Getting and Spending: Why look at fabulous clothes?
One of my earliest female-bonding memories is accompanying my mother on shopping sprees when we visited Chicago, her home city. She'd dive into Marshall Field's or Carson, Pirie Scott, eager to buy the hat or coat she could not find in our small town in Northern Michigan.
Her favourite section was The Dress Room, where she bought what were called "afternoon dresses", sheaths or sweeping-skirted styles. Afternoon dresses occupied a spot a notch above today's "smart causal"; fabrics were dressy, cuts elegant but not as revealing as evening wear, and there was not a pair of trousers to be found. Both hostesses and guests dressed for dinner in those days; that's what you wore unless it was a bar-be-que.
There was what seemed a too-brief foray into Sweaters, Skirts and Sportswear for something for me, but it was understood this was Mom's day, and stand back.
I recall asking, as I waited for my treat of Field's petit fours, why she spent so much time on the smallest part of her wardrobe. She said, "You can't choose anything else if you can't choose a good dress." She was building discernment, and carrying the wonder of these clothes—even those merely considered— back to her small-town life.
When I see a fabulous piece (these days, online) I feel an inexplicable but particular emotion, a mix of awe, reckoning, curiosity, and a smidge of shame that I would dream of a coat the price of six months' rent. There is probably a German word for this fashion version of Weltschmerz: "Ah yes, such beauty exists. Who wears this? I don't. I once did, occasionally. (Sigh.) Isn't it amazing? I see I could dress better."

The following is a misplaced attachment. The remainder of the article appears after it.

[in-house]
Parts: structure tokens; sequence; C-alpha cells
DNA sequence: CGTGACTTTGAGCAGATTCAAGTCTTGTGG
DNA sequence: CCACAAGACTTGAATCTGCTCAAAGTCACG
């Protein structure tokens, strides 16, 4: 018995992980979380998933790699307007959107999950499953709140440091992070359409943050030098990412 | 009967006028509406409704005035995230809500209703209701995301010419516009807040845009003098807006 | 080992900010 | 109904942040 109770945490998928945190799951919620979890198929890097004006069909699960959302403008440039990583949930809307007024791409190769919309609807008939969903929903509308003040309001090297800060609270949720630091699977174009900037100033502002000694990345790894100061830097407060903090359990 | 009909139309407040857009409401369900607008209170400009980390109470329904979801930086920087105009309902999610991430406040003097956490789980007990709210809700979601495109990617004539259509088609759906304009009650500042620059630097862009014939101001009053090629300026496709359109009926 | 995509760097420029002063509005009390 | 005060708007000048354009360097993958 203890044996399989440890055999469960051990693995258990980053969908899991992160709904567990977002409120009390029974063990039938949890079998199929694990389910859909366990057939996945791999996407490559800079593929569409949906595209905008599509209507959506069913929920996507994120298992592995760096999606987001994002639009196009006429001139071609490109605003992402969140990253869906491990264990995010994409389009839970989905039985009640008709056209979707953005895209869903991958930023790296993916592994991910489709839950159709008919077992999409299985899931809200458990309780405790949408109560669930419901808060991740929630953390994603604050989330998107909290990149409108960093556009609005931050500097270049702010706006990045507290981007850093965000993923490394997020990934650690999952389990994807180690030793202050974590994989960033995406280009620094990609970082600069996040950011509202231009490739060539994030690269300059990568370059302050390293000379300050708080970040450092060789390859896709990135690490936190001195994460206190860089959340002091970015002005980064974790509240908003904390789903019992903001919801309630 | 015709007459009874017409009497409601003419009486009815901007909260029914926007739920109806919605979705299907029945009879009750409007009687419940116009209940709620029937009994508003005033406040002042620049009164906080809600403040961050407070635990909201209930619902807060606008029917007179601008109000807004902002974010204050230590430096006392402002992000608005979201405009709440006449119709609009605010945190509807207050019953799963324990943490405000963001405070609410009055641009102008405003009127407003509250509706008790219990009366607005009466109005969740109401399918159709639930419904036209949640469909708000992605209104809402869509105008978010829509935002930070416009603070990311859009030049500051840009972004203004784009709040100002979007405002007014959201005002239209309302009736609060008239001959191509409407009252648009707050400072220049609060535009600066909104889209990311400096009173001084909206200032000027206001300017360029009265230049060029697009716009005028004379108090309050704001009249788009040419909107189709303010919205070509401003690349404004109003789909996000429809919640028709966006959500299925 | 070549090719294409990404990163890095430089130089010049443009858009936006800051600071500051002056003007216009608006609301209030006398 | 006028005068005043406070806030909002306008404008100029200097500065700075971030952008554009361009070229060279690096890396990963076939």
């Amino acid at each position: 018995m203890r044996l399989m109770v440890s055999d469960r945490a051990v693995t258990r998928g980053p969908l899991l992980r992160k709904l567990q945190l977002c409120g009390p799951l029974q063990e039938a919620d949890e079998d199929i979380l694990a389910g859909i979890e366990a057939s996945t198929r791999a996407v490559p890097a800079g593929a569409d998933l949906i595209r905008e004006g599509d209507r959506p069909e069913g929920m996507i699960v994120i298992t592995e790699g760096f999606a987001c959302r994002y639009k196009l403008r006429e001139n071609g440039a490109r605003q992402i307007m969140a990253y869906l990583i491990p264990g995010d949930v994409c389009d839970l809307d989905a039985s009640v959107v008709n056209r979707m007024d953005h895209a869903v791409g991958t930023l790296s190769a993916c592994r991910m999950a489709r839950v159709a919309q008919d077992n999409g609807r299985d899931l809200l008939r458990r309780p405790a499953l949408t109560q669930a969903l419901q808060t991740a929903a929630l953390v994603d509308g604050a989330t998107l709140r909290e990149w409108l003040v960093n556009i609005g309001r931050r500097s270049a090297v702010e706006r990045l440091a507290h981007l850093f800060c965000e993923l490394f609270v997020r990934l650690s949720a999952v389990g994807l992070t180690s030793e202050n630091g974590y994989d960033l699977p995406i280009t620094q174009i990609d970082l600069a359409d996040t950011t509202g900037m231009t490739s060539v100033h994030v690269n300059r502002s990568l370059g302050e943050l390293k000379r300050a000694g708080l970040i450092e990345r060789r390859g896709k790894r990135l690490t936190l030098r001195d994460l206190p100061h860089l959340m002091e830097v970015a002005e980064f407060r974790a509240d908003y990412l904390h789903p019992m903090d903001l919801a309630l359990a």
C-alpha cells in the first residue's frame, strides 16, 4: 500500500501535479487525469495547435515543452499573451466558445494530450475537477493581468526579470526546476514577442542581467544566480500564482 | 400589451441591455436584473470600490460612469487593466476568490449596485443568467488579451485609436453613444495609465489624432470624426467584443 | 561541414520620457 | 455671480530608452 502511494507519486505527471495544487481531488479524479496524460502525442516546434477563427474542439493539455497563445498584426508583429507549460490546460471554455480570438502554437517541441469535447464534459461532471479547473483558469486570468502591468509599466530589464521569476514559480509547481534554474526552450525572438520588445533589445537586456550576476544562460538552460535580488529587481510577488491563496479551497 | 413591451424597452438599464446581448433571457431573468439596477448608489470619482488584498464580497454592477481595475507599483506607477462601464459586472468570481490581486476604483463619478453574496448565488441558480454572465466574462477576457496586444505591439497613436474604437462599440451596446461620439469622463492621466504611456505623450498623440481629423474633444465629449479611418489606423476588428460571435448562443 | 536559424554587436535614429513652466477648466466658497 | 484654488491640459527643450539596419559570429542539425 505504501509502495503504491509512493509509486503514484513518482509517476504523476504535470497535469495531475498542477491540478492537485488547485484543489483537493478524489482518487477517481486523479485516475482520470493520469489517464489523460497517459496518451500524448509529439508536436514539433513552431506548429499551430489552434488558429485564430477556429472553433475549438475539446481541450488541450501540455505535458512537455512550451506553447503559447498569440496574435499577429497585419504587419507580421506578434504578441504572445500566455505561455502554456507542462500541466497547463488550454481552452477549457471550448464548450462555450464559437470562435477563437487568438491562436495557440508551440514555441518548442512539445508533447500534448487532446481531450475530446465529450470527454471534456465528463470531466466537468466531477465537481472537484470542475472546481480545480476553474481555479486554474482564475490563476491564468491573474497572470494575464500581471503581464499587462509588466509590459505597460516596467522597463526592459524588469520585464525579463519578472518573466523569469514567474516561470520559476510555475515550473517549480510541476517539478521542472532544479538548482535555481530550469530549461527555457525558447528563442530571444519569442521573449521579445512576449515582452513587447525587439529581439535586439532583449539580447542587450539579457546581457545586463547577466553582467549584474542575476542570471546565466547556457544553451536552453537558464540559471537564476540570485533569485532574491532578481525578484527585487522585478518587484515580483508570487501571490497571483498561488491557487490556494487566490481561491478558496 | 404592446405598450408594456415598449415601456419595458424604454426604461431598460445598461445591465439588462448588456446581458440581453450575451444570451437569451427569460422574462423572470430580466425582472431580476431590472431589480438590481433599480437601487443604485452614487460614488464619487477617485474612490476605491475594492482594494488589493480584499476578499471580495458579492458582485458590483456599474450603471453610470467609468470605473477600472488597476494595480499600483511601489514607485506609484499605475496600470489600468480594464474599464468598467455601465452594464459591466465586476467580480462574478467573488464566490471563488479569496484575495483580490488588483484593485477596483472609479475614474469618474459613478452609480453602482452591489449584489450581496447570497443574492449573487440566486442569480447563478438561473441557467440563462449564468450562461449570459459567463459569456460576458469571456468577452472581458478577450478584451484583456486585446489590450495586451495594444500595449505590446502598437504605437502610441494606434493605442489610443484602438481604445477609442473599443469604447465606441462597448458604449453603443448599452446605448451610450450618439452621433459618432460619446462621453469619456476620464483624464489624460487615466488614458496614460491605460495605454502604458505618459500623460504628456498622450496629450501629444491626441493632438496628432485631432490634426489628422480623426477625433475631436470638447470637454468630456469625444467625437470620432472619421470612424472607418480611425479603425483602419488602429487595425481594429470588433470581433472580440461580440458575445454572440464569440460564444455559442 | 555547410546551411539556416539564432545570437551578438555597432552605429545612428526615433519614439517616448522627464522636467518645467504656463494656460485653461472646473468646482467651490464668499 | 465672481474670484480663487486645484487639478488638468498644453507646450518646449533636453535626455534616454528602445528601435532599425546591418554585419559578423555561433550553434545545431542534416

Here are a few such pieces, to illustrate:
Left to right:
Erdem velvet-trimmed embellished cutout crepe dress, Netaporter.
Gabriela Hearst leather-panelled silk and wool-blend shirtdress, Netaporter.
Hermès leather trench coat; Spring '21; photo, Vogue.com.
In theory, those clothes might work for me—they are the kind of strict style I like. But for maximum astonishment, I ignore whether the creation might be suited to my life or body, and bow before Alexander McQueen, Spring '21:
I think, Who is she, the woman who wear this? Is her entire wardrobe composed of otherworldly confections? On the street, even in posh neighbourhoods, I rarely see someone striding past dressed in fabulous high fashion. Is there a hidden refuge like the fairies' tearoom in my childhood book, where winged sprites in ethereal chiffons recline on tufted silk chaises, sipping chrysanthemum tea?
Am I wasting my time occasionally ogling these designs? My brain says yes, but my heart rate rises; beauty—any beauty—releases endorphins.
I don't, though, feel compelled to experience that frisson in order to choose my everyday attire, as my mother averred. Her longing was driven by pent-up desire to commune with the pleasures she'd moved far from; I could order such clothes for next-day delivery.
They are art, and like other visual arts, can transport, challenge, and illuminate other ways of seeing. If I think, That's not for the real world (and what cleaner would you trust with that McQueen coat?) it's worth remembering that women somewhere wear these pieces as calmly as I do my jeans and tees.